Meanwhile, Brazil is considering raising the maximum foreign investment in a Brazilian airline from 20 to 49 percent.

“Many Brazilian carriers in general would welcome the ability to raise additional capital, as the drop in the Brazilian economy has hurt the local airlines and flights by foreign airlines have also been cut in the last year as well (the Rio Olympics were a brief welcomed respite),” Larry Pascal, Chair of the Americas Practice Group and Co-Chair of the International Practice Group for Haynes and Boone, wrote in Latinvex recently. 

The government is also working on a new masterplan for privatizing airports, Valor Economico reports.

Meanwhile, it has started to focus on selling off energy assets. Petrobras itself is selling non-key assets to reduce its debt burden. The government expects to raise between $10 billion and $20 billion from the sale of state assets the next two years, officials told Reuters.

Temer has positively surprised investors. A typical career politician who had served as Rousseff’s “silent partner,” he had given no indication of his willingness to implement such an about face in economic policies. Even more welcome, is the fact that he has been able to form winning coalitions after Rousseff gradually lost more and more authority.

Mauricio Macri: Cleaning Up the Mess

Macri, who assumed office in December a year ago, inherited 12 years of economic mismanagement by his predecessor, Cristina Kirchner and her late husband Nestor Kirchner.

His key and immediate goal after becoming president was to reach an agreement with the holdouts from the 2011 debt default, a move that would enable Argentina to return to international capital markets.

Such an agreement was reached in February and in April Argentina managed to raise a whopping $16.5 billion in international capital markets, with demand almost reaching $70 billion. That was the largest sale of debt by any developing nation and one of the biggest order books ever recorded, according to the Financial Times. 

"He came in and ripped the band-aid right off," Ray Zucaro, chief investment officer at RVX Asset Management, told Bloomberg in January.

Another pressing challenge was to get inflation under control. Not only had it jumped under Cristina Kirchner but her government also lied about it after her husband intervened the national statistics agency Indec in 2007

Although experts predict inflation will reach 40 percent this year, it should fall to 23 percent next year, the IMF predicts. Meanwhile, Indec has again started publishing reliable inflation data.

Part of the challenge in getting inflation down was that Macri lifted the price controls implemented by the Kirchners, resulting in a hike on utility prices. The price controls had led to massive losses for the utility companies and an unprecedented wave of lawsuits at The World Bank’s International Center for Settlement of Investment Disputes (ICSID). Argentina leads all cases at ICSID, with 53 pending or concluded cases, according to a Latinvex analysis.

Macri also had to deal with systematic mismanagement at state companies, often led by loyalists of Cristina Kirchner who lacked the necessary qualifications to run the firms even remotely professionally.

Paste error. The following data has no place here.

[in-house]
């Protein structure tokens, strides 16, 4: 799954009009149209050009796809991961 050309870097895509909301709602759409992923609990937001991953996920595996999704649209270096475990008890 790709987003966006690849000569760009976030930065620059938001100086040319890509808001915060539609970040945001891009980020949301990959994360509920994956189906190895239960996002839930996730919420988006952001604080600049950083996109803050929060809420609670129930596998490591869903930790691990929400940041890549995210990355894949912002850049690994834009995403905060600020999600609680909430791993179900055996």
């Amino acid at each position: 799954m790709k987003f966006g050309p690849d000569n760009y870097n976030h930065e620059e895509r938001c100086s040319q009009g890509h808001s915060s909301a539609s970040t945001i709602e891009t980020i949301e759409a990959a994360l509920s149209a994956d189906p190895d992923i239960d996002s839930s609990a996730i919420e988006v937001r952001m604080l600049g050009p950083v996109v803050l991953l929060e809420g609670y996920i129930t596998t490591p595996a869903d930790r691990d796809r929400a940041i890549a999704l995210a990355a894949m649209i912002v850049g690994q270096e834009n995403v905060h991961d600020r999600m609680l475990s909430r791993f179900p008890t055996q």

Flag carrier Aerolineas Argentina became the piggybank for La Campora, a political youth group led by Cristina’s son Maximo Kirchner. In January, the airline had 11,584 employees, up 28 percent since 2009 when Cristina loyalist Mariano Recalde became CEO. The result? Aerolineas was losing some $500 million a year and depending on state subsidies of $1 million a day.

Recalde was replaced on January 4 by Isela Costantini, a former General Motors executive who is overhauling the airline through cost cuts and boosting efficiency.

However, Macri represents more than a change in economic policies. He has also brought back professionalism and civility to Argentina after years of bullying, intolerance, corruption and mismanagement under the Kirchners.

Case in point: Contrast Cristina Kirchner’s finance minister Axel Kicillof with Macri’s finance minister Alfonso Prat-Gay. Kicillof, a former radical student leader,  frequently attacked investors and managed to lead a circus during US court mediated talks with holdouts in 2014 (See Argentina’s Debt Farce).

He also played a key role in convincing Cristina Kirchner to renationalize oil company YPF (for a price tag of $5 billion).

Prat-Gay immediately calmed investors with his insights to the markets and qualifications to do the job at hand. He had served as Argentina’s youngest central bank president in 2002-04 but resigned in protest against Nestor Kirchner’s fiscal policies and lack of central bank independence. Previously, he worked at JP Morgan in Argentina and London for seven years.  

Just like Temer, Macri faces a splintered Congress and has to get approval on a case-by-case basis, hardly an ideal situation.  But he is using the presidency to the fullest to forward a largely pro-business agenda.

Macri’s relative success so far should be no surprise. He had a solid track record as mayor of Buenos Aires and also a successful turnaround of soccer club Boca Juniors (which became a Harvard case study). He also worked at both for Citibank and various companies that formed part of the conglomerate founded by his father, Italian immigrant Francisco Macri. That includes heading up Sevel Argentina (which manufactured Fiat and Peugeot automobiles under license in Argentina). 

Despite the slow recovery, local and foreign investors alike are relieved Brazil and Argentina have managed to stop the previous direction and will start to see a stronger and healthier economies, with clear rules of the game and investor friendly policies.

For that Presidents Michel Temer and Mauricio Macri have been selected as Leaders of the Year by Latinvex.